Published on January 19th, 2015 | by Ben Rueter0
You can tell from the time the lights go out, BlazeRush is a simple isometric racing game that never lets off the pedal and continues to build on its absolutely chaotic racing. It supports 3-7 vehicles on a track with each racer vying for the best weapons and boost power-ups. It’s simple, fun retro-style racing.
Fans of Rock n’ Roll Racing for Super Nintendo are going to feel right at home. One button for items, one for boost power-up and players use the joystick to direct a variety of sci-fi racers around the track. Ever play Mario Kart? Then you’ll understand how items work in BlazeRush. Each stage has a theme, but each stage’s identity doesn’t affect the racing. It mainly provides variety in the visuals department.
Starting with the single-player mode, players will learn how each racer handles, how projectiles should be used in the heat of a race and when to properly use boosts. The learning curve is not steep at all and inviting friends to sit down or join a race online is never intimidating.
To break BlazeRush down to it’s core concepts; it’s basically a kart racer with a few items. But, it’s damn fun even when playing alone thanks to the car handling. Each car handles a tad bit different, however laying your fingers on thumbstick and tailing around corners feels great. It’s responsive and accurate and players will feel in control while trying to line up a takeover or a launch a machine gun barrage on leading vehicles.
Racing game modes revolve around the simple first across the checkered line wins, there are time trials and king of the hill; basically stay in first the longest to receive points. The most fun that can be had in BlazeRush is the elimination game-type. Players drive as fast as they can in order to escape a devouring goliath steam roller. Points are awarded at the end of each round based on how long you survive. Rounds will continue until someone reaches the max allocated points to win. This mode is a blast and builds the suspense and tense rivalries better than any of the other modes within BlazeRush. It’s also possible to take these game modes online as well. Four-player local races are the most fun, though.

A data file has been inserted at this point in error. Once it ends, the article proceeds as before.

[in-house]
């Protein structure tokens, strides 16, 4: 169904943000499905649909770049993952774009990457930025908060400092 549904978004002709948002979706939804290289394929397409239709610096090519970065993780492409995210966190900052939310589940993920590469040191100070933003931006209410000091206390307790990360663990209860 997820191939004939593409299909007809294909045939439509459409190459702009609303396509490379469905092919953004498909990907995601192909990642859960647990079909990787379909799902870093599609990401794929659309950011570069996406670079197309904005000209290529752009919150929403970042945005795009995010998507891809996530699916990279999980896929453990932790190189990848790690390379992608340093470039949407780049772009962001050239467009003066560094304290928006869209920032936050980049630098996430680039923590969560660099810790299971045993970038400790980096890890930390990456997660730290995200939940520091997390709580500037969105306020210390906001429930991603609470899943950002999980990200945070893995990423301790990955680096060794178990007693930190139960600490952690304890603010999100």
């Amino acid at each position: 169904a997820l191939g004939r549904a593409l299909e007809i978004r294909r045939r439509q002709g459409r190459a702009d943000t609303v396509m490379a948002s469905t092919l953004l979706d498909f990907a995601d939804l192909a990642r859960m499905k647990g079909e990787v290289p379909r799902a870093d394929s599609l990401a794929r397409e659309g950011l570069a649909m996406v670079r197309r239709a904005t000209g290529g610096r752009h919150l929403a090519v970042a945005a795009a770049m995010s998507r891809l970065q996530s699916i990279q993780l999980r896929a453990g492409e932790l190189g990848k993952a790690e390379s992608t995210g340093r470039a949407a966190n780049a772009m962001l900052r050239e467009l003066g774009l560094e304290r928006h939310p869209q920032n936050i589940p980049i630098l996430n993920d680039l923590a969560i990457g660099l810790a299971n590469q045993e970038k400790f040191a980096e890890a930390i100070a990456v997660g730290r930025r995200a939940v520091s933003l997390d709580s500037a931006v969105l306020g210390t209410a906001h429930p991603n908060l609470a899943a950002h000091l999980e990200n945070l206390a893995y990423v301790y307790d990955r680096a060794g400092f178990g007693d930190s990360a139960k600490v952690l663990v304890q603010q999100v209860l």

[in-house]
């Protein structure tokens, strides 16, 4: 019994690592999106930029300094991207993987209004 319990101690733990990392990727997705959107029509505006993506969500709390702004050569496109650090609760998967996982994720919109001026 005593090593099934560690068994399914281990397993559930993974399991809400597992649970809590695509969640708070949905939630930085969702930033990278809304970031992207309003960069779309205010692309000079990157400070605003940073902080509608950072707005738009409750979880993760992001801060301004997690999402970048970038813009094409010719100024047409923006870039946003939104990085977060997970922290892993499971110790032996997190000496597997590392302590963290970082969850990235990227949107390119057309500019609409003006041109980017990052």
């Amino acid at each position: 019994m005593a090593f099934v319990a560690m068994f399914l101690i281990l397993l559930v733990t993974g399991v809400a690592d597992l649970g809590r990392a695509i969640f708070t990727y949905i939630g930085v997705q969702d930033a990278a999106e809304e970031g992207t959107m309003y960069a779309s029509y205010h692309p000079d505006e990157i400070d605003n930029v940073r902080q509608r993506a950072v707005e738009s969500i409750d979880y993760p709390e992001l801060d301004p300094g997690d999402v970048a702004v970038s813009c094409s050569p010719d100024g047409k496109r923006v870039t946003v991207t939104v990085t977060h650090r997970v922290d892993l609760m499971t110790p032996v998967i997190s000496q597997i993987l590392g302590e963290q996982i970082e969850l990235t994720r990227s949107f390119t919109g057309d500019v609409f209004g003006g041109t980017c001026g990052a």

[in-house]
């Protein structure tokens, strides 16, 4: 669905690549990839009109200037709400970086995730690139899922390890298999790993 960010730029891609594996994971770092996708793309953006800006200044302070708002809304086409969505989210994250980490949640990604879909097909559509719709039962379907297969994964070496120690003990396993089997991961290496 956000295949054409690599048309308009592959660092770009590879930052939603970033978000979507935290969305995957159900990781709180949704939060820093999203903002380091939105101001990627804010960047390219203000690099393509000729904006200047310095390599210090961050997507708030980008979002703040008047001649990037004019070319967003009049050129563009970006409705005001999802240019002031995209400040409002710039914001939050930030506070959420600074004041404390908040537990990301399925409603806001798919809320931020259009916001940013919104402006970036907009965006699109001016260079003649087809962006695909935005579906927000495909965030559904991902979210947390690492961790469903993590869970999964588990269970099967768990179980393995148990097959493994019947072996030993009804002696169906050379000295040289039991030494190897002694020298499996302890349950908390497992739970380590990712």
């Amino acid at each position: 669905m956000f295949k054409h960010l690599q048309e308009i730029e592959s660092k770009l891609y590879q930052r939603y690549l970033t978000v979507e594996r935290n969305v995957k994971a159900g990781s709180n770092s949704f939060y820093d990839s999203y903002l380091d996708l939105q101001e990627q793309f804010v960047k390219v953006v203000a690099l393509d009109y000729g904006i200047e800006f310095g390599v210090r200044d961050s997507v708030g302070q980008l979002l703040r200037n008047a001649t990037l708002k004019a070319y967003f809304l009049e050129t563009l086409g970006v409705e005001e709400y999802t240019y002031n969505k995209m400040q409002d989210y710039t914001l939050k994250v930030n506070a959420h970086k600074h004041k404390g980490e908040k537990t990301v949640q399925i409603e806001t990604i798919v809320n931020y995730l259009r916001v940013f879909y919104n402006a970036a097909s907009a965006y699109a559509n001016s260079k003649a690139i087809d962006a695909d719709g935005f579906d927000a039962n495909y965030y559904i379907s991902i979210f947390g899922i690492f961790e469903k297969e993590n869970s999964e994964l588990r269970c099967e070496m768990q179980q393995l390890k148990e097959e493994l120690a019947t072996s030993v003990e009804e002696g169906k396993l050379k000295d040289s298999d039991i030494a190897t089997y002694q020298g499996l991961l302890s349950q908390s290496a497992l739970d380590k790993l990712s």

Unfortunately, the art looks as if it needed more time. Menus look like stand-in assets and even the tracks could use a facelift from the bland gray roadways. The animations and lighting are pleasant to see at in motion. An explosion from a homing missile casts dramatic shadows as a the exploding vehicle is launched off track.
Even with the basic art and track design, when everything is in motion and the chaos is in full swing, technical gripes like the art and car models fades to the background. The smoke effects and stylized plasma bursts look stunning. The animations in combination with the car physics move smoothly making the frantic action all that more impressive to observe. In addition, player’s frantic maneuvers on the course can sometimes translate to amusing achievements as well as leaderboard rankings.
It’s a great multiplayer game and a fun as hell racer even if you are playing solo. It’s stupid fun to say the least and it has Oculus Rift support too. I don’t know why, but judging by Steam reviews people are having fun with this game as a VR experience.
Pick this game up. It’s well worth the price.
BlazeRush is also available on Playstation 3.
4 out of 5